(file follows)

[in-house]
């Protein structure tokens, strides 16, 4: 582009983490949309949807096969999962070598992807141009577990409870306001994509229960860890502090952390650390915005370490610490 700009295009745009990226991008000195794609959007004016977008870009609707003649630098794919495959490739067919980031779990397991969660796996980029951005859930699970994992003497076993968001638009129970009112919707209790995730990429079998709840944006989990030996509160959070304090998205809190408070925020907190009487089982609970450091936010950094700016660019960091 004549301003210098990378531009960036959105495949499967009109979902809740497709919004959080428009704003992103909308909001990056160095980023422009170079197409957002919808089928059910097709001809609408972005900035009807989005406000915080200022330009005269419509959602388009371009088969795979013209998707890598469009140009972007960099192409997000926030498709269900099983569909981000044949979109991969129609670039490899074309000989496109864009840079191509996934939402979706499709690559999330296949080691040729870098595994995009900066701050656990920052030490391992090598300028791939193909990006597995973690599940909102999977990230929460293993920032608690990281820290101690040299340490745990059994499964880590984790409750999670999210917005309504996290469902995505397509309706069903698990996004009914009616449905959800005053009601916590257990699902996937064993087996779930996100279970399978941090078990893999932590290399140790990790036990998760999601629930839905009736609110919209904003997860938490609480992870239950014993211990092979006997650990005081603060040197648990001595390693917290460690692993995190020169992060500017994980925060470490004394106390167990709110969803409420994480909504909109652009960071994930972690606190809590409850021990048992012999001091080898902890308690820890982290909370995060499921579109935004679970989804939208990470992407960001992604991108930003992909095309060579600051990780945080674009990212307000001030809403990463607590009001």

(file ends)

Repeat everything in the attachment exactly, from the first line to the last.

[in-house]
């Protein structure tokens, strides 16, 4: 582009983490949309949807096969999962070598992807141009577990409870306001994509229960860890502090952390650390915005370490610490 700009295009745009990226991008000195794609959007004016977008870009609707003649630098794919495959490739067919980031779990397991969660796996980029951005859930699970994992003497076993968001638009129970009112919707209790995730990429079998709840944006989990030996509160959070304090998205809190408070925020907190009487089982609970450091936010950094700016660019960091 004549301003210098990378531009960036959105495949499967009109979902809740497709919004959080428009704003992103909308909001990056160095980023422009170079197409957002919808089928059910097709001809609408972005900035009807989005406000915080200022330009005269419509959602388009371009088969795979013209998707890598469009140009972007960099192409997000926030498709269900099983569909981000044949979109991969129609670039490899074309000989496109864009840079191509996934939402979706499709690559999330296949080691040729870098595994995009900066701050656990920052030490391992090598300028791939193909990006597995973690599940909102999977990230929460293993920032608690990281820290101690040299340490745990059994499964880590984790409750999670999210917005309504996290469902995505397509309706069903698990996004009914009616449905959800005053009601916590257990699902996937064993087996779930996100279970399978941090078990893999932590290399140790990790036990998760999601629930839905009736609110919209904003997860938490609480992870239950014993211990092979006997650990005081603060040197648990001595390693917290460690692993995190020169992060500017994980925060470490004394106390167990709110969803409420994480909504909109652009960071994930972690606190809590409850021990048992012999001091080898902890308690820890982290909370995060499921579109935004679970989804939208990470992407960001992604991108930003992909095309060579600051990780945080674009990212307000001030809403990463607590009001």